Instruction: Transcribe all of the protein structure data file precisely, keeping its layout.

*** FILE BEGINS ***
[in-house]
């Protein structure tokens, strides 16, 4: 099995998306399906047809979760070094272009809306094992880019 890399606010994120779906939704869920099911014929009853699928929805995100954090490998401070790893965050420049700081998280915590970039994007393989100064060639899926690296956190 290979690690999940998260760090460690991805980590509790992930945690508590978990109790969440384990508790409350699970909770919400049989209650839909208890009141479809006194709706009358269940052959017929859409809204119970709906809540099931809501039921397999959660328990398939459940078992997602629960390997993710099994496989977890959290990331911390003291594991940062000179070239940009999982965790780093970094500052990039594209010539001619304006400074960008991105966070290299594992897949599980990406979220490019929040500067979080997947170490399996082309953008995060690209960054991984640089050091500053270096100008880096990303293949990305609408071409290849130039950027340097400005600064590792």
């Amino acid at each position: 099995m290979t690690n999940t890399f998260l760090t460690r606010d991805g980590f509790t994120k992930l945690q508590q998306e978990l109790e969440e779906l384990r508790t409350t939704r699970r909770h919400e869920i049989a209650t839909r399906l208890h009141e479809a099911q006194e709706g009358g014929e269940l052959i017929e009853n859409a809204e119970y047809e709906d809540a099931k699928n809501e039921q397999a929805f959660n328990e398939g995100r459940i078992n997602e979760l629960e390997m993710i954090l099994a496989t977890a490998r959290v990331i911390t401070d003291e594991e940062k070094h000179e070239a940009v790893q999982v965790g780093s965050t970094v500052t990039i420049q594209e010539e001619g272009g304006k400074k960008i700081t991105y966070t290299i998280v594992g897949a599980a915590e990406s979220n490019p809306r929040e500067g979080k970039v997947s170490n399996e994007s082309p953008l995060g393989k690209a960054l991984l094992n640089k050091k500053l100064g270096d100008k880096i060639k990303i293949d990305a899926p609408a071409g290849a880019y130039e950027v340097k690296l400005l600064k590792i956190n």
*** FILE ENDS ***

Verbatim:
[in-house]
């Protein structure tokens, strides 16, 4: 099995998306399906047809979760070094272009809306094992880019 890399606010994120779906939704869920099911014929009853699928929805995100954090490998401070790893965050420049700081998280915590970039994007393989100064060639899926690296956190 290979690690999940998260760090460690991805980590509790992930945690508590978990109790969440384990508790409350699970909770919400049989209650839909208890009141479809006194709706009358269940052959017929859409809204119970709906809540099931809501039921397999959660328990398939459940078992997602629960390997993710099994496989977890959290990331911390003291594991940062000179070239940009999982965790780093970094500052990039594209010539001619304006400074960008991105966070290299594992897949599980990406979220490019929040500067979080997947170490399996082309953008995060690209960054991984640089050091500053270096100008880096990303293949990305609408071409290849130039950027340097400005600064590792």
């Amino acid at each position: 099995m290979t690690n999940t890399f998260l760090t460690r606010d991805g980590f509790t994120k992930l945690q508590q998306e978990l109790e969440e779906l384990r508790t409350t939704r699970r909770h919400e869920i049989a209650t839909r399906l208890h009141e479809a099911q006194e709706g009358g014929e269940l052959i017929e009853n859409a809204e119970y047809e709906d809540a099931k699928n809501e039921q397999a929805f959660n328990e398939g995100r459940i078992n997602e979760l629960e390997m993710i954090l099994a496989t977890a490998r959290v990331i911390t401070d003291e594991e940062k070094h000179e070239a940009v790893q999982v965790g780093s965050t970094v500052t990039i420049q594209e010539e001619g272009g304006k400074k960008i700081t991105y966070t290299i998280v594992g897949a599980a915590e990406s979220n490019p809306r929040e500067g979080k970039v997947s170490n399996e994007s082309p953008l995060g393989k690209a960054l991984l094992n640089k050091k500053l100064g270096d100008k880096i060639k990303i293949d990305a899926p609408a071409g290849a880019y130039e950027v340097k690296l400005l600064k590792i956190n």